Tabletop Review: Rise of the Drow Trilogy Bundle (Pathfinder)
by Ashe Collins on April 8, 2013

500Rise of the Drow Trilogy Bundle
Publisher: Adventuresaweek.com, LLP
Page Count: 457
Cost: $29.99
Release Date: 12/12/2012
Get It Here: RPGNOW

One of the big complaints I get from players and GMs is that Drow aren’t scary anymore. I beg to differ. Drow can be pretty scary and one helluva threat to the party, and civilization as a whole, if you handle it right. On the one hand, we’ve got Drizzt and Company showing us there can be good Drow, but in those same books you’ve got this whole underground civilization that would kill you and sacrifice you and not think twice about it, because you’re just a surface dweller and of no consequence to the grand scheme of things. Paizo decided to try and make Drow scary again with their Second Darkness Adventure Path, and largely succeeded, although like many of their early adventure paths, it can be rather rail-roady for the players and doesn’t give much wiggle room for the GM either. Rise of the Drow Trilogy takes some cues from Second Darkness as far as making Drow scary and a credible threat, but also goes the route of giving your players options like you’d find in a BioWare RPG, where you have different paths you can take, and each one has certain consequences tied to them all, the while providing a great way to kill a few weekends and weeknights around the tabletop.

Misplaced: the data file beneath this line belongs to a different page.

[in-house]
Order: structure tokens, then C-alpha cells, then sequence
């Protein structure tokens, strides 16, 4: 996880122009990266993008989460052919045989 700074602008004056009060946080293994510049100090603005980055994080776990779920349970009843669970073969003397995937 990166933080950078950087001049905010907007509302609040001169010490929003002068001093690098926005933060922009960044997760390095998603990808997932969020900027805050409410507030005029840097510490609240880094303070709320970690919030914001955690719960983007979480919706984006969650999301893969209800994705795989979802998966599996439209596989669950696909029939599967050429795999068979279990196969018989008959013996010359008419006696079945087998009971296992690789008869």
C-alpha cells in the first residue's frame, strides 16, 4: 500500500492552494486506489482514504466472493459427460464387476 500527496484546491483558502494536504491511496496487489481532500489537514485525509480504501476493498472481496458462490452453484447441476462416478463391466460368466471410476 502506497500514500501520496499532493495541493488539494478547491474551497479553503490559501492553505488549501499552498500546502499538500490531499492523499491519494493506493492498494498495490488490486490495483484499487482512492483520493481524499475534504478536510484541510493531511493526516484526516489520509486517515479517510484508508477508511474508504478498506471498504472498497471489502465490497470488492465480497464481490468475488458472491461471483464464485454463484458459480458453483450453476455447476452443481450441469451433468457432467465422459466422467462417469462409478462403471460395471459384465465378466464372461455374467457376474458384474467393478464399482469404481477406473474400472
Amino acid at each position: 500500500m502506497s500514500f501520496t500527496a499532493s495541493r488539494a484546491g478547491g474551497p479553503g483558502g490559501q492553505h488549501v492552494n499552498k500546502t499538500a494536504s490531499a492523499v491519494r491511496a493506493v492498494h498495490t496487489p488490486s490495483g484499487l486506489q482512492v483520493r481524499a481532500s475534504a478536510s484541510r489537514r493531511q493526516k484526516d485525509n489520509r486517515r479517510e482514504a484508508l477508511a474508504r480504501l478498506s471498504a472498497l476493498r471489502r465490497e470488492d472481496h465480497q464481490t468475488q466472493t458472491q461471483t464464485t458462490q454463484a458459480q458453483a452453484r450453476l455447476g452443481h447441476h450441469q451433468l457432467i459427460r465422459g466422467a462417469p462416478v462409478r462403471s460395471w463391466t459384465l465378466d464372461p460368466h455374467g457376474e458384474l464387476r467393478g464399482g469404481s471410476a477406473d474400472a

05The Trilogy itself is comprised of the Adventure a Week modules Descent into the Underworld, Scourge of Embla, and Usurper of Souls. Yes, you can buy all three separate, but it will cost you $10 more. You also get a few bonus goodies in the zip file I’ll detail in a minute. This set of adventures starts for characters level 6 and ends with them around level 15. I actually recommend starting at level 8 if you’re only running with 4 people and definitely using the fast experience progression with Pathfinder, as that’s closest to Dungeons and Dragons 3.5 character progression. While this isn’t as fleshed out as Second Darkness was, it’s a pretty decent romp into Drow territory that gives your players more options to do it their way without leaving the GM scrambling.

Descent into the Underworld finds your players in a small town being confronted by a dwarf with a problem… a Drow problem. He tries to convince them to come with him into the ground, below decks, so to speak, to help rid his city of the problem. The Drow have been taking people and territory and have been putting the pinch on the Dwarven city he’s from. They’re panicking, as well they should be, and need outside help. They’re traders and craftsman for the most part, not warriors. From there, it’s into a dungeon crawl that can be pretty much as long or short as the players want to make it. The entrance into the Underworld, or Underdark if you’re dropping this in the Forgotten Realms, is in a ruined tower that has some history. A dark history. A history involving a mage, slaves, a dragon and now, lots of very upset undead. After the undead is a brief stint that leads you into the Dwarven city in the next module.

03Scourge of Embla details the Dwarven city for when your players arrive, as well as events there that really help mold what your players’ options are and what they might end up doing. The Drow are starting to make their move on the city, but is a full retaliation what’s needed, or a more subtle back way in? A lot more of the background information can be gleaned here for your players, and it definitely gets them more invested, being more than just a dungeon crawl like in the first module.